Why hepatitis B remains a huge global health problem

According to the World Health Organisation, Hepatitis B (HBV) affects around 300 million people worldwide and accounts for an estimated 820,000 deaths a year. On World Hepatitis Day, we spoke to Crick group leader Philippa Matthews about the challenges of controlling the disease and reaching people affected.

Philippa speaking at a podium in an open part of the Crick

Philippa Matthews speaking at the Crick's Public Engagement Day

International targets to eliminate HBV have been set for 2030, an ambitious goal that researchers argue will require wider use of antiviral therapies and new approaches to diagnosing and treating the infection.

These are challenges only too familiar to Philippa Matthews, head of the Crick’s HBV Elimination Laboratory. She joined the institute in 2021 to further her group’s research into the pathology of HBV, aiming to develop evidence to improve outcomes for people living with HBV infection and to enhance progress towards global targets.

“There are major barriers to tackling HBV effectively,” explains Philippa. “One of the most significant is in our understanding of the biology underlying infection and persistent disease. Some people with a chronic infection will never develop severe symptoms or require additional treatment, but others can develop life-threatening liver scarring and cancer. We do have drugs that can suppress infection, but we still don’t have a cure.”

Philippa’s lab is examining these different outcomes of HBV infection and working to understand at the molecular level, how the infection takes hold and interacts with the immune system, why some people become severely ill, and how we can identify and treat them to reduce risks.

They are working in partnership with local centres in London and across the UK, and also with collaborators in Uganda, South Africa and Kenya, where HBV infection is more common.

While we have effective interventions in the form of antiviral medication, and also vaccines to prevent infection, we’re currently only delivering these to a tiny fraction of the people that need them.
Philippa Matthews

By sequencing and studying the genetic code of the virus, they hope to gain insights into the interactions between the virus and its human host. They are also exploring the immune responses that determine the ability of the body to clear infection, and how the interaction between the virus and the patient might influence responses to treatment.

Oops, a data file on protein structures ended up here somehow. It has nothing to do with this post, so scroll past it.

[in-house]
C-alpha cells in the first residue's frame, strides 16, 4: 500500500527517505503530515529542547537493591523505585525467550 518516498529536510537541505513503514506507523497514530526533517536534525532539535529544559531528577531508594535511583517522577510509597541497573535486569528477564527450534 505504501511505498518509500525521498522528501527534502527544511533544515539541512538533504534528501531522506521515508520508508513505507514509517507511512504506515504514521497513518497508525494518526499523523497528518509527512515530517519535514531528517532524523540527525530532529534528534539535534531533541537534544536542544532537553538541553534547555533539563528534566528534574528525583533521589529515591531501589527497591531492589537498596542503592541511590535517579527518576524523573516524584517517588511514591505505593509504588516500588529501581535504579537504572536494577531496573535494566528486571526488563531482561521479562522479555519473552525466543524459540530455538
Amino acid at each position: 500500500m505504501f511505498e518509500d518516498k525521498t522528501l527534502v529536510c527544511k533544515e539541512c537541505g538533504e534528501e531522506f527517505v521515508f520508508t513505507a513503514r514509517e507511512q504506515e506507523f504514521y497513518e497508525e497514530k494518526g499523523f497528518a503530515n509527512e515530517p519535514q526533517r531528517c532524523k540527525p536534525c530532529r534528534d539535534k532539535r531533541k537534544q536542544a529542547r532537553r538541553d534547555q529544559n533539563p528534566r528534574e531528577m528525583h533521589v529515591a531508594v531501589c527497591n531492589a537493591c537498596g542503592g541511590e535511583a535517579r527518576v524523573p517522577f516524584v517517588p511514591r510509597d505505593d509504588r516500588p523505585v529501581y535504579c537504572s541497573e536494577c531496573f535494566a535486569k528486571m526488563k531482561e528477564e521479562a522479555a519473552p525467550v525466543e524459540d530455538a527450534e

WHO estimates that only around 10% of all people estimated to be living with long-term HBV infection have had a diagnosis, and that only just over 20% of people diagnosed were receiving treatment. However, international bodies including WHO are reviewing guidelines, with consideration for changing recommendations to reach more people with interventions.

“This is especially important because while we have effective interventions in the form of antiviral medication, and also vaccines to prevent infection, we’re currently only delivering these to a tiny fraction of the people that need them,” adds Philippa.

As we learn from people and communities most affected by HBV, there is increasing evidence of many barriers to effective care, including social stigma surrounding the disease. Previous studies by Philippa’s group and others have found that in endemic areas, there is a lack of knowledge of HBV and in some places, there is no local word to describe HBV infection. There’s also evidence of misconceptions about HBV infection, transmission and treatment.

Hepatitis B virus - a red sphere covered in red hair-like structures with yellow tips

Hepatitis B virus

The hope is that with increased research and awareness, hepatitis might be talked about more and start to be destigmatised, in a similar way to progress made against HIV, where improvements in treatments and preventative drugs mean in many cases the infection can be kept under control and people lead healthy lives.

“HBV has never had that injection of political advocacy, funding, energy and education that’s gone into other transmissible diseases like TB and HIV,” says Philippa.

“We can learn so much from the experiences and approaches tackling these conditions. It will require sustained effort across research and clinical care, and international collaboration, to achieve impact where the burden of disease is highest.”

The theme for this year’s World Hepatitis Day is ‘We’re not waiting’, highlighting the call of patients and communities for access to rapid testing and treatment, but also the need for urgent action to bring resources, advocacy, education and research to make meaningful advances towards elimination.

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